Columbians Ahead of Their Time

"I find the best art coming out of HBO…No matter what it's doing, whether it's comic or horror, it knows it must reach an audience."

John Corigliano (1938– )
Columbia College 1959

One of contemporary music's most distinguished composers, John Corigliano has infused classical music with new life by engaging an unusually broad audience. The only person to have won two Grammy Awards for Best Contemporary Classical Composition, he has also received three other Grammy Awards, the 2001 Pulitzer Prize in Music for his Symphony No. 2, the 2000 Academy Award for his score for The Red Violin (his third film score), and the 1991 Grawemeyer Award for Best New Orchestral Composition, for his Symphony No. 1 (inspired by the deaths of friends from AIDS). Decrying elitism in his field, Corigliano has suggested that today's greatest art is found on television and describes classical music as "an art form that's dying in front of our eyes" because, too often inaccessible to the general public, it "has ceased to have an active contemporary life." To combat this trend, he uses imaginative techniques to make an emotional connection with his audience. Corigliano's 2004 Circus Maximus wind symphony was composed to be performed with the audience surrounded by the musicians, and in his piece entitled "Mr. Tambourine Man: Seven Poems of Bob Dylan," he arranged Dylan songs in an order that told the story of an individual's journey from innocence to political activism and set the lyrics to new music sung by soprano Sylvia McNair.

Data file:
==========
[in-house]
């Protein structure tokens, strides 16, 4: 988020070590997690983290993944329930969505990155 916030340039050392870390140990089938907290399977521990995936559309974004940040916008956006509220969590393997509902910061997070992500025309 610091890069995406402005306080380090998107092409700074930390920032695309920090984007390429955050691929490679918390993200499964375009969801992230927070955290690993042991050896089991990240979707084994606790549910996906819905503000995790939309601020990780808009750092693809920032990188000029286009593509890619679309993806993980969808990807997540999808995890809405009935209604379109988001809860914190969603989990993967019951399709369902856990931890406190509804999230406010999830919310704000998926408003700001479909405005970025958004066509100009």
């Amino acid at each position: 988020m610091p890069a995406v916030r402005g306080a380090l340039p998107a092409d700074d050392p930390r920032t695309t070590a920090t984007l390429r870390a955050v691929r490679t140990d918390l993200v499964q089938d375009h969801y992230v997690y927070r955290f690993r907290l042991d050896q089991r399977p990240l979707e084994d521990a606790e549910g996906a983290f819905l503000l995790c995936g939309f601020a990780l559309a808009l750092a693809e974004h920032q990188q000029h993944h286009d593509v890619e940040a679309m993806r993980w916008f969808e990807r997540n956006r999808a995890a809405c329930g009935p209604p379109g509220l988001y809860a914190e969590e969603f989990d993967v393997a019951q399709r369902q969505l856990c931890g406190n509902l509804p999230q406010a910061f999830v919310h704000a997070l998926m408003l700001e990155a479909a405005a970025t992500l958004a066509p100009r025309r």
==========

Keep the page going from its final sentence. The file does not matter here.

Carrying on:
Raised in Brooklyn by a pianist mother and a father who was first violinist and concertmaster of the New York Philharmonic, Corigliano taught himself orchestration as a high school student by listening to recordings while following the scores. His formal composition education began at Columbia College, where he studied with accomplished composer and opera conductor Otto Leuning, graduating with honors. In 2002 Corigliano addressed students on campus, reminiscing and sharing professional insights. When he was honored by the College with a John Jay Award for Distinguished Professional Achievement in 2003, he said of his own undergraduate days that he felt encouraged to become a composer because Columbia did not espouse the "fundamentalist 'there is only one way' kind of composing." Having served as composer-in-residence with the Chicago Symphony Orchestra, Corigliano is a Distinguished Professor of Music at Lehman College and began teaching composition at the Julliard School of Music in 1991.

Read more about Corigliano in the Columbia Encyclopedia.

Columbia College Today profiled Corigliano in 2003.

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